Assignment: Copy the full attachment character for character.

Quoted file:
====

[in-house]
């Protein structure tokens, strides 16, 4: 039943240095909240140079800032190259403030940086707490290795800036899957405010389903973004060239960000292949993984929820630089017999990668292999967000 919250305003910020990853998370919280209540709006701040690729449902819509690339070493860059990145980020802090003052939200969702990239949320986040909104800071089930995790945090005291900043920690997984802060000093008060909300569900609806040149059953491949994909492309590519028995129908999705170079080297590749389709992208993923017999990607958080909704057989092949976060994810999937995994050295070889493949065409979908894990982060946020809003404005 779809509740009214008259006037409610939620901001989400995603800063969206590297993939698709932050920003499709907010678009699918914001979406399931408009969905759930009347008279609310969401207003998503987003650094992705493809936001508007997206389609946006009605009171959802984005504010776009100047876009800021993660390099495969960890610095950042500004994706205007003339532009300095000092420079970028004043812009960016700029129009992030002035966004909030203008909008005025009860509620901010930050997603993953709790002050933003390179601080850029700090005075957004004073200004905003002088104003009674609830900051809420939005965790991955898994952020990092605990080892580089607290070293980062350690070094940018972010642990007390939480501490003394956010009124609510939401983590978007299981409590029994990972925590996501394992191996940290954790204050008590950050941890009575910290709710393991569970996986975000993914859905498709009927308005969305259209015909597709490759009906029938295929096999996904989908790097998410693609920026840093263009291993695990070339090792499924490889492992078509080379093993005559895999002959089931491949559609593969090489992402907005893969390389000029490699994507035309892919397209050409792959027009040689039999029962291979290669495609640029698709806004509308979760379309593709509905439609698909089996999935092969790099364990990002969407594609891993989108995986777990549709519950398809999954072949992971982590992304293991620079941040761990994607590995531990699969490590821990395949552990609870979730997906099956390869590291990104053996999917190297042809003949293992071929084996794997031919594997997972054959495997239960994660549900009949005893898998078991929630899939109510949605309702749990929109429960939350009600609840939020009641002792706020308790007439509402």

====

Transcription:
[in-house]
């Protein structure tokens, strides 16, 4: 039943240095909240140079800032190259403030940086707490290795800036899957405010389903973004060239960000292949993984929820630089017999990668292999967000 919250305003910020990853998370919280209540709006701040690729449902819509690339070493860059990145980020802090003052939200969702990239949320986040909104800071089930995790945090005291900043920690997984802060000093008060909300569900609806040149059953491949994909492309590519028995129908999705170079080297590749389709992208993923017999990607958080909704057989092949976060994810999937995994050295070889493949065409979908894990982060946020809003404005 779809509740009214008259006037409610939620901001989400995603800063969206590297993939698709932050920003499709907010678009699918914001979406399931408009969905759930009347008279609310969401207003998503987003650094992705493809936001508007997206389609946006009605009171959802984005504010776009100047876009800021993660390099495969960890610095950042500004994706205007003339532009300095000092420079970028004043812009960016700029129009992030002035966004909030203008909008005025009860509620901010930050997603993953709790002050933003390179601080850029700090005075957004004073200004905003002088104003009674609830900051809420939005965790991955898994952020990092605990080892580089607290070293980062350690070094940018972010642990007390939480501490003394956010009124609510939401983590978007299981409590029994990972925590996501394992191996940290954790204050008590950050941890009575910290709710393991569970996986975000993914859905498709009927308005969305259209015909597709490759009906029938295929096999996904989908790097998410693609920026840093263009291993695990070339090792499924490889492992078509080379093993005559895999002959089931491949559609593969090489992402907005893969390389000029490699994507035309892919397209050409792959027009040689039999029962291979290669495609640029698709806004509308979760379309593709509905439609698909089996999935092969790099364990990002969407594609891993989108995986777990549709519950398809999954072949992971982590992304293991620079941040761990994607590995531990699969490590821990395949552990609870979730997906099956390869590291990104053996999917190297042809003949293992071929084996794997031919594997997972054959495997239960994660549900009949005893898998078991929630899939109510949605309702749990929109429960939350009600609840939020009641002792706020308790007439509402």